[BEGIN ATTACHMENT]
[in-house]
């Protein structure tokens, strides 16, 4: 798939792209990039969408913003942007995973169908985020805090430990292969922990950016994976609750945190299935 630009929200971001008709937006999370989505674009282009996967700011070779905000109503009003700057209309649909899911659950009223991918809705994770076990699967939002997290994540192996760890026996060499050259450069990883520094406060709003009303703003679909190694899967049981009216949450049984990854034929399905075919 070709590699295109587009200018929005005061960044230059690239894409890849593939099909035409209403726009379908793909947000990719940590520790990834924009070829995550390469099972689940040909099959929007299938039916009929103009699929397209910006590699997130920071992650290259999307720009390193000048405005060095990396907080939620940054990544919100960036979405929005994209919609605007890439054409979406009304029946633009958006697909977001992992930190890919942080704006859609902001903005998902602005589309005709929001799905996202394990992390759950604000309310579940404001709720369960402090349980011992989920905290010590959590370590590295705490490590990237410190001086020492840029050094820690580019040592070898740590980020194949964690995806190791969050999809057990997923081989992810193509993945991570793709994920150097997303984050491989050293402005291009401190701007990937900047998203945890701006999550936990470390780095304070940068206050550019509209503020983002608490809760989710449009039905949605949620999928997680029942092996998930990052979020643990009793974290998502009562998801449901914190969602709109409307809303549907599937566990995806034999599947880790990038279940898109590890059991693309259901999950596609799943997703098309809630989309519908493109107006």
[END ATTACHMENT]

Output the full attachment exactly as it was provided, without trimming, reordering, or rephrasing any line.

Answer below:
[in-house]
């Protein structure tokens, strides 16, 4: 798939792209990039969408913003942007995973169908985020805090430990292969922990950016994976609750945190299935 630009929200971001008709937006999370989505674009282009996967700011070779905000109503009003700057209309649909899911659950009223991918809705994770076990699967939002997290994540192996760890026996060499050259450069990883520094406060709003009303703003679909190694899967049981009216949450049984990854034929399905075919 070709590699295109587009200018929005005061960044230059690239894409890849593939099909035409209403726009379908793909947000990719940590520790990834924009070829995550390469099972689940040909099959929007299938039916009929103009699929397209910006590699997130920071992650290259999307720009390193000048405005060095990396907080939620940054990544919100960036979405929005994209919609605007890439054409979406009304029946633009958006697909977001992992930190890919942080704006859609902001903005998902602005589309005709929001799905996202394990992390759950604000309310579940404001709720369960402090349980011992989920905290010590959590370590590295705490490590990237410190001086020492840029050094820690580019040592070898740590980020194949964690995806190791969050999809057990997923081989992810193509993945991570793709994920150097997303984050491989050293402005291009401190701007990937900047998203945890701006999550936990470390780095304070940068206050550019509209503020983002608490809760989710449009039905949605949620999928997680029942092996998930990052979020643990009793974290998502009562998801449901914190969602709109409307809303549907599937566990995806034999599947880790990038279940898109590890059991693309259901999950596609799943997703098309809630989309519908493109107006």